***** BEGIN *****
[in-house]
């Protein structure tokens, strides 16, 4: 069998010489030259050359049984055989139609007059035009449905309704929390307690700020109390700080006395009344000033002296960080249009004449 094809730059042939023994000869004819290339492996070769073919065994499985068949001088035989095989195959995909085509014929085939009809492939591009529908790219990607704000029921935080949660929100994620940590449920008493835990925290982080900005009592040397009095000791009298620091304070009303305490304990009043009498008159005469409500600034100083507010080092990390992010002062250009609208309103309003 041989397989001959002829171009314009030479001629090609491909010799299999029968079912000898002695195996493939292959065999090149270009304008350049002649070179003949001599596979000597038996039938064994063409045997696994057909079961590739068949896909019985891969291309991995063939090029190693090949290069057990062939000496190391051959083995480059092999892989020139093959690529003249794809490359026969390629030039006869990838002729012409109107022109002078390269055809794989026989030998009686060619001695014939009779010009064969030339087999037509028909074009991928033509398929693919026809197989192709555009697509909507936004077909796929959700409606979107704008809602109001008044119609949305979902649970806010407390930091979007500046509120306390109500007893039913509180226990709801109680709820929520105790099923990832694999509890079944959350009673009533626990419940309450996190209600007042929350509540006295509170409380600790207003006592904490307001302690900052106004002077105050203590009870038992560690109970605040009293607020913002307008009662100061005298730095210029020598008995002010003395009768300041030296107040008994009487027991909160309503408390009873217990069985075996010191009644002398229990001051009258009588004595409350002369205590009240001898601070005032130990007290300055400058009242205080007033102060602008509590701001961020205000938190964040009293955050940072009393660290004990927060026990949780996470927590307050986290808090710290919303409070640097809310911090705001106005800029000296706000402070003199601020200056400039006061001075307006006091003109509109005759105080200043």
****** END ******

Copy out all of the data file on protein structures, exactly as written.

[in-house]
């Protein structure tokens, strides 16, 4: 069998010489030259050359049984055989139609007059035009449905309704929390307690700020109390700080006395009344000033002296960080249009004449 094809730059042939023994000869004819290339492996070769073919065994499985068949001088035989095989195959995909085509014929085939009809492939591009529908790219990607704000029921935080949660929100994620940590449920008493835990925290982080900005009592040397009095000791009298620091304070009303305490304990009043009498008159005469409500600034100083507010080092990390992010002062250009609208309103309003 041989397989001959002829171009314009030479001629090609491909010799299999029968079912000898002695195996493939292959065999090149270009304008350049002649070179003949001599596979000597038996039938064994063409045997696994057909079961590739068949896909019985891969291309991995063939090029190693090949290069057990062939000496190391051959083995480059092999892989020139093959690529003249794809490359026969390629030039006869990838002729012409109107022109002078390269055809794989026989030998009686060619001695014939009779010009064969030339087999037509028909074009991928033509398929693919026809197989192709555009697509909507936004077909796929959700409606979107704008809602109001008044119609949305979902649970806010407390930091979007500046509120306390109500007893039913509180226990709801109680709820929520105790099923990832694999509890079944959350009673009533626990419940309450996190209600007042929350509540006295509170409380600790207003006592904490307001302690900052106004002077105050203590009870038992560690109970605040009293607020913002307008009662100061005298730095210029020598008995002010003395009768300041030296107040008994009487027991909160309503408390009873217990069985075996010191009644002398229990001051009258009588004595409350002369205590009240001898601070005032130990007290300055400058009242205080007033102060602008509590701001961020205000938190964040009293955050940072009393660290004990927060026990949780996470927590307050986290808090710290919303409070640097809310911090705001106005800029000296706000402070003199601020200056400039006061001075307006006091003109509109005759105080200043």